Are Computers Rewiring Our Brain, Making Books Obsolete? (Survey)
My summer reading: Tomatoland on a Kobo
In one of those jinx coincidences, while Mat was writing "I'm a confirmed bibliophile and happily admit that digital books and e-readers have zero appeal to me--in large part because I already spend too much time online due to my profession", I was reading Is this the end for books? in the Guardian. Sam Leith makes the point that what is killing the book might not be the technology we read on, but the way that we read. Thanks to our computers and the way we multi-task on them, many people are actually losing the ability to concentrate on a single thing at a time, such as reading a book.
Image credit Daquella Manera
On the wonderful CBC program Spark, Nora Young talked to Clifford Nass, a Stanford professor who says that using the internet and "chronic media multi-tasking" is actually rewiring our brains. "They're suckers for irrelevancy," he says."Everything distracts them."
Author Nicholas Carr claims that we are losing our ability to concentrate, to pay attention to a book. "My mind wants to continue working the way it did on the computer, jumping around."
Show host Nora Young admits that she cannot read a book any more. (Listen to the ten minute segment here)
Back at the Guardian, Sam Leith writes:
A defining characteristic of digital culture is that it divides the attention. That has become a fact about the texture of our lives. We experience anxiety, fragmentation, semiotic overload. It seems logical to conclude, in that case, that books - particularly fiction - will not just be read in such an environment; they will also seek to reflect it.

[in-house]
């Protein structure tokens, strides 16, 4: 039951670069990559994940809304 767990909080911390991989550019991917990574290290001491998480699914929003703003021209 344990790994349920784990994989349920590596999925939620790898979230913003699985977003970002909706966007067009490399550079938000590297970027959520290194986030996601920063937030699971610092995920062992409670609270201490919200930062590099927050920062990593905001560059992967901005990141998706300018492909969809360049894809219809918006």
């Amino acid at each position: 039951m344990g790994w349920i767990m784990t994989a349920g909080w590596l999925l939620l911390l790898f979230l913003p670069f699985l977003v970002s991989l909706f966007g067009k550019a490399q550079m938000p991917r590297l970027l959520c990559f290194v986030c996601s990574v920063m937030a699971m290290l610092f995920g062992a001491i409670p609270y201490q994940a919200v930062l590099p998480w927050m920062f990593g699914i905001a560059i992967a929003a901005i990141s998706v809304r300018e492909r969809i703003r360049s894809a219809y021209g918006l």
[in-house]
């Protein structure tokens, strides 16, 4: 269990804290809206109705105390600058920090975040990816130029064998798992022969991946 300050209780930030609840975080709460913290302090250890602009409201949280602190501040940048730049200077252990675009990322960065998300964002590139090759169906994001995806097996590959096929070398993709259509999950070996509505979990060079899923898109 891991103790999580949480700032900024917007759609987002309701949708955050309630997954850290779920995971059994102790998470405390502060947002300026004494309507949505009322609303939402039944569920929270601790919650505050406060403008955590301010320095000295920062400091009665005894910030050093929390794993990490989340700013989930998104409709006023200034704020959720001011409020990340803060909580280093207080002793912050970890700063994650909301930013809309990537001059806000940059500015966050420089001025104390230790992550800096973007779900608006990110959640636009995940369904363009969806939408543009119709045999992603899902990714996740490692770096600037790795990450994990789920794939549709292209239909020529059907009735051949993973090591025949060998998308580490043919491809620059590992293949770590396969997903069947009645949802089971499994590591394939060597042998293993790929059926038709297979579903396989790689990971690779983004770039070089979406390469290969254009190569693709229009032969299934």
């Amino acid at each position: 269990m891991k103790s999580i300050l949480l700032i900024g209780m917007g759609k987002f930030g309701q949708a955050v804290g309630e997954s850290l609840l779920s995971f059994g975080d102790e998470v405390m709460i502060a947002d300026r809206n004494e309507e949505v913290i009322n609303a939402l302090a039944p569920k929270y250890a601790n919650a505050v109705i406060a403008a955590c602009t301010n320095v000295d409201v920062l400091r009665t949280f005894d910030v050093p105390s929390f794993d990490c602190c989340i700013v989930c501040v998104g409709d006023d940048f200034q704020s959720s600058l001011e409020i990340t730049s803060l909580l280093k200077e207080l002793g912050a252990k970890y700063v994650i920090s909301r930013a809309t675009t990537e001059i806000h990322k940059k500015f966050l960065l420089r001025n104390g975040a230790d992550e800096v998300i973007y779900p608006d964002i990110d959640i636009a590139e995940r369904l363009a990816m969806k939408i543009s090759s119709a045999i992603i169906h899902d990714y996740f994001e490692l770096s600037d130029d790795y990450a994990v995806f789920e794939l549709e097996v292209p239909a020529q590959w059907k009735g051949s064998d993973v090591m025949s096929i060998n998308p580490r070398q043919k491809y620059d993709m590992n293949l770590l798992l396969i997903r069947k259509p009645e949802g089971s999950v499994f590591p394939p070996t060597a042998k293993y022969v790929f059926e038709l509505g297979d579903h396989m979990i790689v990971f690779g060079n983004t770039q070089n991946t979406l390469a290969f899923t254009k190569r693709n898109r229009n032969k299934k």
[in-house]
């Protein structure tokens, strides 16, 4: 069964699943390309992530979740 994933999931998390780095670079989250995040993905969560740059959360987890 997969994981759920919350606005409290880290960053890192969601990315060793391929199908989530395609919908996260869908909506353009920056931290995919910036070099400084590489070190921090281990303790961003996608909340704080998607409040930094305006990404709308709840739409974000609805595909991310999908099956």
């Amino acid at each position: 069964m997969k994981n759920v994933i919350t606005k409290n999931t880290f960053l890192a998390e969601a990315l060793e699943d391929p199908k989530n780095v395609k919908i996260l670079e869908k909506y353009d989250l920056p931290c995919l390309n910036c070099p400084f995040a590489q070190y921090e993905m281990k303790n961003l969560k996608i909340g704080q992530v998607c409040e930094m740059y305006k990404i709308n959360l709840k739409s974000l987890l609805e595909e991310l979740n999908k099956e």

Already, there's evidence of this. If it really were the case that our attention spans are shortening, you might expect to see a wholesale revival of interest in short stories, or even lyric poems, and a tendency for full-length books to shrink. But we're not seeing that. Instead we're seeing Wolf Hall, Fingersmith, The Crimson Petal and the White, The Corrections, Underworld, Infinite Jest, Tree of Smoke, and fat Stephen King after fat Stephen King.
That may be the case, but they may also may be the last gasp. Amazon is now selling "Kindle Singles", specially commissioned pieces that are shorter than a conventional book but longer than a magazine story. This addresses both the short attention spans, and the advantage of the medium; bookstores sell books, not pamphlets. Leith calls traditional book a "cultural artifact"- it really is a product of the medium.
Most novels, for example, have 300-350 B-format (ie standard paperback) pages. Deviate from this format drastically and your novel won't make it to the front tables of the bookshop. This means relatively few publishers do; and, in turn, the literary culture is shaped by that.
McLuhan was right; the medium is the message. Other countries demonstrate how the medium is changing; In Japan, four out of five top literary bestsellers are keitai shosetsu or "cellphone novels, composed on mobile phones and posted to media-sharing sites before being published in hardback."
My wife's summer reading
I am much like Nora Young of Spark; I find it hard to concentrate on a book anymore, and have spent almost a week trying to get through a very slender Tomatoland. My wife Kelly, on the other hand, will happily sit with book all day and does.
What about you?